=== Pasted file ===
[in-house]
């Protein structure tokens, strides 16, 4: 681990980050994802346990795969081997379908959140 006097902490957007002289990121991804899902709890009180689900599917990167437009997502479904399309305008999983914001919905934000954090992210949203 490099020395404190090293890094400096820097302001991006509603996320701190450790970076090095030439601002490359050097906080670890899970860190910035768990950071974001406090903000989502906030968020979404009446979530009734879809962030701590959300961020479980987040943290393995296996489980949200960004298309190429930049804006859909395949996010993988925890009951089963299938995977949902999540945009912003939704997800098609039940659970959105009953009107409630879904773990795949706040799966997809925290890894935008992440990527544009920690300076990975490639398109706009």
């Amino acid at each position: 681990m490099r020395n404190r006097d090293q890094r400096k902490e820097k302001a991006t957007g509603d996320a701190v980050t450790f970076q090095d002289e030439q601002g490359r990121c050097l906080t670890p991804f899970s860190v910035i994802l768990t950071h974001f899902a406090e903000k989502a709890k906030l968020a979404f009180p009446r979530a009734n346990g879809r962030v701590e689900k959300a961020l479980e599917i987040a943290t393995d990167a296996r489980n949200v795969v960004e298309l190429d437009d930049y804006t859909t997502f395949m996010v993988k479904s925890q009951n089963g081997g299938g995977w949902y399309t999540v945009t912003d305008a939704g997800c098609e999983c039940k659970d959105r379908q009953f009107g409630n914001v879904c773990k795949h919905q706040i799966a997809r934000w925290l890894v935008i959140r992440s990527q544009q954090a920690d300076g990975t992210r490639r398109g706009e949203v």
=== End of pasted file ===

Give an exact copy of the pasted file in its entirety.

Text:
[in-house]
């Protein structure tokens, strides 16, 4: 681990980050994802346990795969081997379908959140 006097902490957007002289990121991804899902709890009180689900599917990167437009997502479904399309305008999983914001919905934000954090992210949203 490099020395404190090293890094400096820097302001991006509603996320701190450790970076090095030439601002490359050097906080670890899970860190910035768990950071974001406090903000989502906030968020979404009446979530009734879809962030701590959300961020479980987040943290393995296996489980949200960004298309190429930049804006859909395949996010993988925890009951089963299938995977949902999540945009912003939704997800098609039940659970959105009953009107409630879904773990795949706040799966997809925290890894935008992440990527544009920690300076990975490639398109706009």
């Amino acid at each position: 681990m490099r020395n404190r006097d090293q890094r400096k902490e820097k302001a991006t957007g509603d996320a701190v980050t450790f970076q090095d002289e030439q601002g490359r990121c050097l906080t670890p991804f899970s860190v910035i994802l768990t950071h974001f899902a406090e903000k989502a709890k906030l968020a979404f009180p009446r979530a009734n346990g879809r962030v701590e689900k959300a961020l479980e599917i987040a943290t393995d990167a296996r489980n949200v795969v960004e298309l190429d437009d930049y804006t859909t997502f395949m996010v993988k479904s925890q009951n089963g081997g299938g995977w949902y399309t999540v945009t912003d305008a939704g997800c098609e999983c039940k659970d959105r379908q009953f009107g409630n914001v879904c773990k795949h919905q706040i799966a997809r934000w925290l890894v935008i959140r992440s990527q544009q954090a920690d300076g990975t992210r490639r398109g706009e949203v």